It’s been almost a decade since former U.S. Chief Information Officer Vivek Kundra promoted a “cloud-first” policy for federal agencies. But as of May 2019, the Government Accountability Office found that only about 11% of federal IT systems were running in the cloud. That represents around 17% of civilian agency IT investments and only 3% for the Defense Department (DoD).
The rapid surge in remote work due to the current pandemic is putting a spotlight on the need to make the transition happen much more quickly. However, the quick movement to the cloud is not without complication; the traditional design of federal networks does not allow users to recognize all of cloud computing’s benefits.
Specifically, backhauling cloud-bound traffic to federal data centers creates bottlenecks that can hurt the user experience. Equally important is the need for federal organizations to gain visibility into and control of their activities and data in cloud environments.
There’s a big difference between what much of federal cloud adoption has been to date — cloud-based infrastructure for file storage and extra computing power — and actually empowering users to access their work-dependent applications and tools on-demand from anywhere. Yet that access is what is suddenly needed for workers en masse to remain productive.
Realistically, most every application that the federal government has used for decades runs in on-premises infrastructure. Because each agency (mostly) maintains its own data center, the security controls for any sort of remote access to that infrastructure are backhauled through a single virtual private network (VPN) gateway that the agency manages. Every transaction, regardless of destination, passes through it.
This model works fine when only some of an agency’s workforce seek remote access — perhaps even as much as 50% of the team, for short durations. But it was never intended to support the dramatically increased number of personnel now working remotely for the long term.
The situation is accelerating the urgency for agencies to adopt more distributed and secure cloud services. It’s the reason why the Department of Homeland Security (DHS) recently updated its Trusted Internet Connection (TIC) 3.0 guidelines with interim guidance. Agencies must quickly create an environment in which remote workers can meet their mission from wherever they are.
The solution cannot be adding more and more on-premises hardware or software. Even with all the hardware one could purchase, remote users are still consuming more internet access than they did before the pandemic. That, in turn, requires more bandwidth to be procured from the agency’s internet service provider. The result? Agencies would spend continually more to deliver the same capability in the same way it’s been done for decades. That is the antithesis of IT modernization.
Security is not optional
Beyond the bandwidth and user experience issue, remote access security is paramount. Today, it is possible for agencies to host their remote access gateways in public cloud environments without sacrificing their security postures. However, this new approach requires agencies to adopt a new mindset that decouples remote access from the traditional data center. TIC 3.0 is an example of this new approach. Under TIC 3.0 guidance, remote users and remote branch connectivity can leverage cloud-hosted secure access service edge (SASE) solutions to optimize cloud access while maintaining the resilience and strength of their secure posture.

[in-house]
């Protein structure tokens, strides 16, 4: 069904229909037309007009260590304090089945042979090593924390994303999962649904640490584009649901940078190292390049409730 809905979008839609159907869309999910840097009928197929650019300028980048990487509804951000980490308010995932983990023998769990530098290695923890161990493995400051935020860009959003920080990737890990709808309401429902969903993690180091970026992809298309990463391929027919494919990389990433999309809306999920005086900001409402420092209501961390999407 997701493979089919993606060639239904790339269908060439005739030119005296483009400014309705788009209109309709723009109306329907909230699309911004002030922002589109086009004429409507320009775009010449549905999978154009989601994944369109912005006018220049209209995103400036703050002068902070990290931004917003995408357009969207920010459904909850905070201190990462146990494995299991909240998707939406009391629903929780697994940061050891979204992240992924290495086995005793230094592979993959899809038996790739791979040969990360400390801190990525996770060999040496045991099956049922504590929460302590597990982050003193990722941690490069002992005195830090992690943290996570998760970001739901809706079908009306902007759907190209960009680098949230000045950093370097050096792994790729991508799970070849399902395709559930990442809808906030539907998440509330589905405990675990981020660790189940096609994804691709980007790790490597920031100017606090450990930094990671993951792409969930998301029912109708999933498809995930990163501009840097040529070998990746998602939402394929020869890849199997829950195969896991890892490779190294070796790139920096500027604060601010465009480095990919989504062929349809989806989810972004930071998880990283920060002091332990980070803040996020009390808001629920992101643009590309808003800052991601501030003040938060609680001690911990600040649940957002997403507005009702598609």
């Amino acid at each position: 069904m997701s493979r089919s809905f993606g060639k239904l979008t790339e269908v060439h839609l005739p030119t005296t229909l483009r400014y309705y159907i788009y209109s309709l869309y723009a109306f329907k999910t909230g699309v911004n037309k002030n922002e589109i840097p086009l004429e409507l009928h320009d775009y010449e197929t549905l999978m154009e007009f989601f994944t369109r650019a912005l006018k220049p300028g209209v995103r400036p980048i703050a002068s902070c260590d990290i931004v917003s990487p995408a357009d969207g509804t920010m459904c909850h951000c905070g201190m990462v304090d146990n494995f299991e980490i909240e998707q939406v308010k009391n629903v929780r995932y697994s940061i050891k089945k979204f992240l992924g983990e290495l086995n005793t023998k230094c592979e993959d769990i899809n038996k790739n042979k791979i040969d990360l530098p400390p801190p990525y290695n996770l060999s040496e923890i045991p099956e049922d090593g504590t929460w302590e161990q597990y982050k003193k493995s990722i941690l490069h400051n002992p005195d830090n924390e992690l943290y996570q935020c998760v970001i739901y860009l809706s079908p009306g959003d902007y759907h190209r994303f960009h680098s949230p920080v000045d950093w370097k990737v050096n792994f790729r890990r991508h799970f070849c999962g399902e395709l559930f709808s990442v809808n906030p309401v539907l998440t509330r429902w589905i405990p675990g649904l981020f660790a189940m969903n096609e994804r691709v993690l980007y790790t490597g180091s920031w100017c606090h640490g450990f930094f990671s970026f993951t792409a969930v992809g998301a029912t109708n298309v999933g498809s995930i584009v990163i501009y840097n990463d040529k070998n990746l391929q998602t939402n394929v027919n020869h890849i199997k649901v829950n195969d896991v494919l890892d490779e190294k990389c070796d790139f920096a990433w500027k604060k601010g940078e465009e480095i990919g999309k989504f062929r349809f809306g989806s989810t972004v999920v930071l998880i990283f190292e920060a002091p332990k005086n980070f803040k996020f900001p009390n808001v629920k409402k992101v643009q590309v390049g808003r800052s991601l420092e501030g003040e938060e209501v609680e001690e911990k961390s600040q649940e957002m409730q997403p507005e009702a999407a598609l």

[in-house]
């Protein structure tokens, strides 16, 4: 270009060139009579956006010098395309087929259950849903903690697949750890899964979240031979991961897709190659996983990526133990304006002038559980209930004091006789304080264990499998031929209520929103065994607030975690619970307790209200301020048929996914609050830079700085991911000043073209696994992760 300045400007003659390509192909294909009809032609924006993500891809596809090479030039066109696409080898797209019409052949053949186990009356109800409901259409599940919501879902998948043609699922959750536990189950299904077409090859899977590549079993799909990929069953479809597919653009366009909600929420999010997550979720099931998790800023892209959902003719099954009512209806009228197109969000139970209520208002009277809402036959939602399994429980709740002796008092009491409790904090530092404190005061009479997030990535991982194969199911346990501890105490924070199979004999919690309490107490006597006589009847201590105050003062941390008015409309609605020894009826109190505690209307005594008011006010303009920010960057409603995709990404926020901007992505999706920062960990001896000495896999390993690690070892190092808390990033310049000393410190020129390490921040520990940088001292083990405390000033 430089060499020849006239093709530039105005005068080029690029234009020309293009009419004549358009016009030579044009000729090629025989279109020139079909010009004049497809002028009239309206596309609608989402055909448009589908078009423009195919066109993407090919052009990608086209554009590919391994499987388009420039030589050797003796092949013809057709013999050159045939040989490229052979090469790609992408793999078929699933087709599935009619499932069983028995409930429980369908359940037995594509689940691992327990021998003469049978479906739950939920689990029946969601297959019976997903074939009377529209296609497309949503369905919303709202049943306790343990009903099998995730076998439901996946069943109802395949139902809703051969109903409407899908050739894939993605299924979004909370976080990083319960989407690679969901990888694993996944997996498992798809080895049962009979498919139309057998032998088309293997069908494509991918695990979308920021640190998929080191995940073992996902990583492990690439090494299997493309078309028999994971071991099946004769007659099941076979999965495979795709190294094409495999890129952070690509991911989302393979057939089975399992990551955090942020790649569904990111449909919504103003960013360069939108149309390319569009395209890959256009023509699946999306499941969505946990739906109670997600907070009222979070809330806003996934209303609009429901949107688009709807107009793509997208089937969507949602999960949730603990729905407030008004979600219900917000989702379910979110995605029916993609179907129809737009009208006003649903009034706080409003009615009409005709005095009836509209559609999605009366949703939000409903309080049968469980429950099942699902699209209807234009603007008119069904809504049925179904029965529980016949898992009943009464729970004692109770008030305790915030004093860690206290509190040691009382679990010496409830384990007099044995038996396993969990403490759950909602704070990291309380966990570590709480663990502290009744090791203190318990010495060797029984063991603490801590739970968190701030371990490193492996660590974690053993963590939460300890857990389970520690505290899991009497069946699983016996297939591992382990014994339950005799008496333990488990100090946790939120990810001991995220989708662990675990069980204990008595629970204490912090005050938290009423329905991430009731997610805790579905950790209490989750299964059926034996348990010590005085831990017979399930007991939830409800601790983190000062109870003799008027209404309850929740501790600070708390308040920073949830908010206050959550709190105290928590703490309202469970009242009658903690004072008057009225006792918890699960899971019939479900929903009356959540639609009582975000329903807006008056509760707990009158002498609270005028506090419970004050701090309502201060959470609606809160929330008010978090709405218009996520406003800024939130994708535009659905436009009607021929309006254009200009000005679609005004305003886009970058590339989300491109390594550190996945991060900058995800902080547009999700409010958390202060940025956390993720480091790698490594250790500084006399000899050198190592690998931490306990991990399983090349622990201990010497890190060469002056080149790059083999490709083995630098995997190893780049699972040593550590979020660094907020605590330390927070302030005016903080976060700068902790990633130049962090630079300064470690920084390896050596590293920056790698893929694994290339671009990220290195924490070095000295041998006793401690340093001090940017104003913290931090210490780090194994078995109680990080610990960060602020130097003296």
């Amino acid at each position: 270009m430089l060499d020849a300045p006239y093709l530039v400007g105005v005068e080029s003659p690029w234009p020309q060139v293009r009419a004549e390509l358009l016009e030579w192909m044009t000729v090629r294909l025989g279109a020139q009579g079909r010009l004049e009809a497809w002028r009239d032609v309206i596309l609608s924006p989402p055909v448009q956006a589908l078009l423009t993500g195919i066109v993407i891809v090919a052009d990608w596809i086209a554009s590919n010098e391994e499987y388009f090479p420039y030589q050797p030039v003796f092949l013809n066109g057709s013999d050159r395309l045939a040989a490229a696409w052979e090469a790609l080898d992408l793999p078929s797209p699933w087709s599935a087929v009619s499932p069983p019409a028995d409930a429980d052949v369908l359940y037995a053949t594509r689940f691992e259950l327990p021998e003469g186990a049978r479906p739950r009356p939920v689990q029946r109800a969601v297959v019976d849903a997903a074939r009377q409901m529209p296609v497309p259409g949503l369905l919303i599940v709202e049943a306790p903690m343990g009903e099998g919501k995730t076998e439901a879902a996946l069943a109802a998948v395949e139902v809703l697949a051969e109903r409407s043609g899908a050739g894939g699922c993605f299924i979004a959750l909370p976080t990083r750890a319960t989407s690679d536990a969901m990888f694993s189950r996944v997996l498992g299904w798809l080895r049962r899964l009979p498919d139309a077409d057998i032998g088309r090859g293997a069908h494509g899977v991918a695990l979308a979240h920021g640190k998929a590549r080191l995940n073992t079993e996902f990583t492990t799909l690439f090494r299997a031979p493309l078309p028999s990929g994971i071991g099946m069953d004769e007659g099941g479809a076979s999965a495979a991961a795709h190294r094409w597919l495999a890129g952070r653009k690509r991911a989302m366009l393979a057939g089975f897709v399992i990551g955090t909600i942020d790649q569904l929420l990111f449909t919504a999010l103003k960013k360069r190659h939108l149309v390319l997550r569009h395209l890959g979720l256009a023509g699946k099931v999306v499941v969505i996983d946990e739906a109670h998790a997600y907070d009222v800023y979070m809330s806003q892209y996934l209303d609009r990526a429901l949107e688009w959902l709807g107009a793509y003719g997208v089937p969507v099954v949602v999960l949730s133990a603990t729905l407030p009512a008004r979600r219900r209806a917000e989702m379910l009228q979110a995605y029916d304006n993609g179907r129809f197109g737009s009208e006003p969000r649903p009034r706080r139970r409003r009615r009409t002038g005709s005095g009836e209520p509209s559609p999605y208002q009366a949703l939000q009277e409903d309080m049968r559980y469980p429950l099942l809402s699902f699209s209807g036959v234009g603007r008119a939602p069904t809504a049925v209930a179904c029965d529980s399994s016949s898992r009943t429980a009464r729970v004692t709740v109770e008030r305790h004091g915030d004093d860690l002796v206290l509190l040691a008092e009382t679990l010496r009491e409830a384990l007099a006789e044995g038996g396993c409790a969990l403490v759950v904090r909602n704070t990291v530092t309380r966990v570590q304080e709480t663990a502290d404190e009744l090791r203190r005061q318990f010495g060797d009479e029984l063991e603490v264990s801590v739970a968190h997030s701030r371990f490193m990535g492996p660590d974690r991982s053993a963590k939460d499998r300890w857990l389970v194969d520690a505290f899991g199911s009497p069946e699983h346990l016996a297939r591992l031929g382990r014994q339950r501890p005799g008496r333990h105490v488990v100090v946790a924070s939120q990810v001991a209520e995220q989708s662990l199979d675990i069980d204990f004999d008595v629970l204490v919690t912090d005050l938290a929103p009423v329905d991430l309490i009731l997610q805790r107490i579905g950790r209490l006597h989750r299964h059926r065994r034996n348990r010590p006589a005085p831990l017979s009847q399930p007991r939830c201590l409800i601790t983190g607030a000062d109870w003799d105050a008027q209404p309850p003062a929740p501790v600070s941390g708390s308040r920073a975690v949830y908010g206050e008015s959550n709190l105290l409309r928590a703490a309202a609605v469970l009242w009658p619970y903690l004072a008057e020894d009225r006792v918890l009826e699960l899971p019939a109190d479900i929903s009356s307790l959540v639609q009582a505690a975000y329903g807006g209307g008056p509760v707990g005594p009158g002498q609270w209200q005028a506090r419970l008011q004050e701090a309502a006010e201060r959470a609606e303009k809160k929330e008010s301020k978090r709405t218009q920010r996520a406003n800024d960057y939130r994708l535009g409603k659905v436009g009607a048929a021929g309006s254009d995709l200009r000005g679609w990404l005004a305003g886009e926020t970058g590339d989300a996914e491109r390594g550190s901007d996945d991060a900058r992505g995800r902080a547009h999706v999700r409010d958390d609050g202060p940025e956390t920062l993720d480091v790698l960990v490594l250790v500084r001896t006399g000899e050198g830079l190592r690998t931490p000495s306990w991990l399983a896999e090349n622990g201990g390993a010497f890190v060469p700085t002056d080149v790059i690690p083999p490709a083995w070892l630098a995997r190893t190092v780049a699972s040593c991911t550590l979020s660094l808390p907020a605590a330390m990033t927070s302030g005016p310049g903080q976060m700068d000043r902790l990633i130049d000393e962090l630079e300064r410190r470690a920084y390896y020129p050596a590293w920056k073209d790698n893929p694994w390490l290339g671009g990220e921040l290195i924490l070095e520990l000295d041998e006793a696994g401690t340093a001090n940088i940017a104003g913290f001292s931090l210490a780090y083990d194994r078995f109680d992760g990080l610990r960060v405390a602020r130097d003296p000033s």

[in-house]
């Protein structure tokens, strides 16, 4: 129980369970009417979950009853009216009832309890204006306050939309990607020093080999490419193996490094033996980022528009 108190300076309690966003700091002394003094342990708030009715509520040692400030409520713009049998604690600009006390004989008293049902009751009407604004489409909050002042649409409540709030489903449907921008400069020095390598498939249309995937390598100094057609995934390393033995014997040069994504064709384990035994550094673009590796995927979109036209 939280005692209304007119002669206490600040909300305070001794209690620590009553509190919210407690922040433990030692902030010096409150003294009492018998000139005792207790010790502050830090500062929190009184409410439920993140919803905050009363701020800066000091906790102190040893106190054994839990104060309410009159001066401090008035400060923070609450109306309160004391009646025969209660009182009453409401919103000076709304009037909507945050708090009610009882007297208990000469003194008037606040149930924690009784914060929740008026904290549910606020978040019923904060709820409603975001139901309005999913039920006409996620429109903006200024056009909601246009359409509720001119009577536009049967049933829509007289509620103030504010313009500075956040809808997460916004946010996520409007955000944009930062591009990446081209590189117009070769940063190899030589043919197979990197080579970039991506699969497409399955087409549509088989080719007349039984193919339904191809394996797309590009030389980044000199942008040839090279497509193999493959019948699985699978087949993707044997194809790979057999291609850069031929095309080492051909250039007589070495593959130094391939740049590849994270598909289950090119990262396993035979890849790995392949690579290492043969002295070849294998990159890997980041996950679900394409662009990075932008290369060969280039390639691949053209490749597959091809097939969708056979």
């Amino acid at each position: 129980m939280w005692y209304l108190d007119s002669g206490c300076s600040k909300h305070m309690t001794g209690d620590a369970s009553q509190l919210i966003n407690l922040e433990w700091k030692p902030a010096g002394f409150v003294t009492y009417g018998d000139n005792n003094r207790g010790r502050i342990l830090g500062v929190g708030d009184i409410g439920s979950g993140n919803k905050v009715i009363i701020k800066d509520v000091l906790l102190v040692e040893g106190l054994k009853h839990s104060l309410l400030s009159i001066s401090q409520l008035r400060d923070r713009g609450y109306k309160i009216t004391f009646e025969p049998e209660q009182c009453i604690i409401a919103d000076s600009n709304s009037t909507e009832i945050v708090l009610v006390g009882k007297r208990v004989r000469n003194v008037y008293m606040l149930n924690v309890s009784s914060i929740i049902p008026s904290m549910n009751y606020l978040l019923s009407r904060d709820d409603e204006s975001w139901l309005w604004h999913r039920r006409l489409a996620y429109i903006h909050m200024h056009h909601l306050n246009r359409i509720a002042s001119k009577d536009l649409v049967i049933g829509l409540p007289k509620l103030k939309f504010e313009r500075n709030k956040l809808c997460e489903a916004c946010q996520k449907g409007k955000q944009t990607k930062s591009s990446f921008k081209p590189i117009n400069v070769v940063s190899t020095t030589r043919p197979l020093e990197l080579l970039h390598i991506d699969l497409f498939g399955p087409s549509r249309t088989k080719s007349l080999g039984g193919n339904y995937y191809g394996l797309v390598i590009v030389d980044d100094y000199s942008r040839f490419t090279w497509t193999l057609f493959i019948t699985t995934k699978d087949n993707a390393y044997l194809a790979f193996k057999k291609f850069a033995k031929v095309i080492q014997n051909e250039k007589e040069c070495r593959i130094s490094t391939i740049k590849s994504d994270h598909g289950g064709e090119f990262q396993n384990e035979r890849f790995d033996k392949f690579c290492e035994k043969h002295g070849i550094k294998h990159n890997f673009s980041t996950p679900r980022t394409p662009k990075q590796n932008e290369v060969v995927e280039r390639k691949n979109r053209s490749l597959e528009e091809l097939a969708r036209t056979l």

The increased focus on cloud computing also creates an imperative to strengthen cloud security practices. Securing access is the first step, but securing the cloud environment itself should not be forgotten. To do that, visibility and control of the resources in agency-managed cloud environments is critical. Industry research shows that the leading risk in a cloud environment is misconfigurations. Proper security monitoring is essential to protecting data and other high-value assets. The federal government has invested significant resources to create enterprise visibility platforms. The dynamic nature of cloud computing makes visibility even more important.
Silver lining in the stimulus
We are seeing that the pandemic is serving as a catalyst for accelerating the meaningful shift to cloud that agencies have long known they need to make. The recent economic stimulus CARES Act provides funding for agencies to provide new tools and readiness provisions to help employees continue their missions while working at home. For example, it provides significant funding to support telework capabilities for many agencies, including $300 million for the Defense Department, $300 million for the Social Security Administration, $453 million for the Department of the Interior and more. It also directs $3.1 billion for the Department of Veterans Affairs to expand telehealth services.
Consequently, it may be possible for many agencies to obtain emergency relief funding that can be applied toward more organizations fully adopting and embracing cloud security solutions that will keep missions moving.
Across the industry, we’ve been on a journey to the cloud for the past decade. The moment that we are currently in is showing organizations that business can be just as effective in a distributed work model; it can actually even improve operational efficiencies. But gaining the benefits requires that remote workers can seamlessly access the workplace tools and resources they rely on while working in the home. It’s times like these that remind us that innovation is born from disruption and we will successfully achieve this transformation.
John Davis is vice president of Public Sector at Palo Alto Networks.